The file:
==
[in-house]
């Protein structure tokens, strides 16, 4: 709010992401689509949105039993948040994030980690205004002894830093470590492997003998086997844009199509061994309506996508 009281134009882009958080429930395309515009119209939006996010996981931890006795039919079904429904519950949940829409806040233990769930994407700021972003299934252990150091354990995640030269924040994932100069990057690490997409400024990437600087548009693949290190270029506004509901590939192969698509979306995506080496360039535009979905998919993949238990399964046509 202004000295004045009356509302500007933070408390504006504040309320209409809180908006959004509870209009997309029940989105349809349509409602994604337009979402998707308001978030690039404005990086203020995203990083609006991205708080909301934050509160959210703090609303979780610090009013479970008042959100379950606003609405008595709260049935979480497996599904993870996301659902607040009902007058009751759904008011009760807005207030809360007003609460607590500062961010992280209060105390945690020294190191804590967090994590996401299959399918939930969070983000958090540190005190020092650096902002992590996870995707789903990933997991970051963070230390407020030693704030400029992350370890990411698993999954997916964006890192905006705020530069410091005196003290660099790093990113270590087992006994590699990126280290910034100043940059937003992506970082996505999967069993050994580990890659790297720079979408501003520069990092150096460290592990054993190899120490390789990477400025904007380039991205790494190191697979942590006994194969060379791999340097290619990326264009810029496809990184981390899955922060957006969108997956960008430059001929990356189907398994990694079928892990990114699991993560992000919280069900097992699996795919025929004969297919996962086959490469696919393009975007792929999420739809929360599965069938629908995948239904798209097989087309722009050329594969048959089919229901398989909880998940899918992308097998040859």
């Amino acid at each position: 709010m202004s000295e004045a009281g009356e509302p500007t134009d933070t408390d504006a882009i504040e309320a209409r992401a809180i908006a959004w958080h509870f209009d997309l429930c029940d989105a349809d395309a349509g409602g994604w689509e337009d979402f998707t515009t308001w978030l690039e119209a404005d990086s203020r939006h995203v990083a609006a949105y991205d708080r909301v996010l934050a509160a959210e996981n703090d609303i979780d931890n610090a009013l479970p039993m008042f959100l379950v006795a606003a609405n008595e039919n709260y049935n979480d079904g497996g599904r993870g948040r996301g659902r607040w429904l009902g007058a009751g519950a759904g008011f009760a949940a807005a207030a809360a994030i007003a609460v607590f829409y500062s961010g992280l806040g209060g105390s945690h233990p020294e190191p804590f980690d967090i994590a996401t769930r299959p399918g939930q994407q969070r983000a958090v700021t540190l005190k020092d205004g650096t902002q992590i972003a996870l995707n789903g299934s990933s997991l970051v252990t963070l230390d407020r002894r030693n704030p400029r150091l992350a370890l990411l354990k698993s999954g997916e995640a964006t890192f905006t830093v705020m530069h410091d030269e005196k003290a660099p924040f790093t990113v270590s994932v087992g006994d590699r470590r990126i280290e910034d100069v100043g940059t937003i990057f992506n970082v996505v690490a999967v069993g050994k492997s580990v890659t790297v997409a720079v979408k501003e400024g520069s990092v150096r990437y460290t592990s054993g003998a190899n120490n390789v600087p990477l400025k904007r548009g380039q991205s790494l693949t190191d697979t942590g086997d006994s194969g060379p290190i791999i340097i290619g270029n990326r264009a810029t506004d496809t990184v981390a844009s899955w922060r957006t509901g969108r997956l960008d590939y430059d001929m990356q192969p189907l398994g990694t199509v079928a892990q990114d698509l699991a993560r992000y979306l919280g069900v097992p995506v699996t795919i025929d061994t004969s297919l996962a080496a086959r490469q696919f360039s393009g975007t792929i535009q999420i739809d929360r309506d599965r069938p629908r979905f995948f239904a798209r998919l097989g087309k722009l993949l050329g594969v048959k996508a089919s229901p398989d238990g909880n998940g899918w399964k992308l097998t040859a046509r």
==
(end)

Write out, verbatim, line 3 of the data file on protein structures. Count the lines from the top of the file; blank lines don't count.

């Amino acid at each position: 709010m202004s000295e004045a009281g009356e509302p500007t134009d933070t408390d504006a882009i504040e309320a209409r992401a809180i908006a959004w958080h509870f209009d997309l429930c029940d989105a349809d395309a349509g409602g994604w689509e337009d979402f998707t515009t308001w978030l690039e119209a404005d990086s203020r939006h995203v990083a609006a949105y991205d708080r909301v996010l934050a509160a959210e996981n703090d609303i979780d931890n610090a009013l479970p039993m008042f959100l379950v006795a606003a609405n008595e039919n709260y049935n979480d079904g497996g599904r993870g948040r996301g659902r607040w429904l009902g007058a009751g519950a759904g008011f009760a949940a807005a207030a809360a994030i007003a609460v607590f829409y500062s961010g992280l806040g209060g105390s945690h233990p020294e190191p804590f980690d967090i994590a996401t769930r299959p399918g939930q994407q969070r983000a958090v700021t540190l005190k020092d205004g650096t902002q992590i972003a996870l995707n789903g299934s990933s997991l970051v252990t963070l230390d407020r002894r030693n704030p400029r150091l992350a370890l990411l354990k698993s999954g997916e995640a964006t890192f905006t830093v705020m530069h410091d030269e005196k003290a660099p924040f790093t990113v270590s994932v087992g006994d590699r470590r990126i280290e910034d100069v100043g940059t937003i990057f992506n970082v996505v690490a999967v069993g050994k492997s580990v890659t790297v997409a720079v979408k501003e400024g520069s990092v150096r990437y460290t592990s054993g003998a190899n120490n390789v600087p990477l400025k904007r548009g380039q991205s790494l693949t190191d697979t942590g086997d006994s194969g060379p290190i791999i340097i290619g270029n990326r264009a810029t506004d496809t990184v981390a844009s899955w922060r957006t509901g969108r997956l960008d590939y430059d001929m990356q192969p189907l398994g990694t199509v079928a892990q990114d698509l699991a993560r992000y979306l919280g069900v097992p995506v699996t795919i025929d061994t004969s297919l996962a080496a086959r490469q696919f360039s393009g975007t792929i535009q999420i739809d929360r309506d599965r069938p629908r979905f995948f239904a798209r998919l097989g087309k722009l993949l050329g594969v048959k996508a089919s229901p398989d238990g909880n998940g899918w399964k992308l097998t040859a046509r």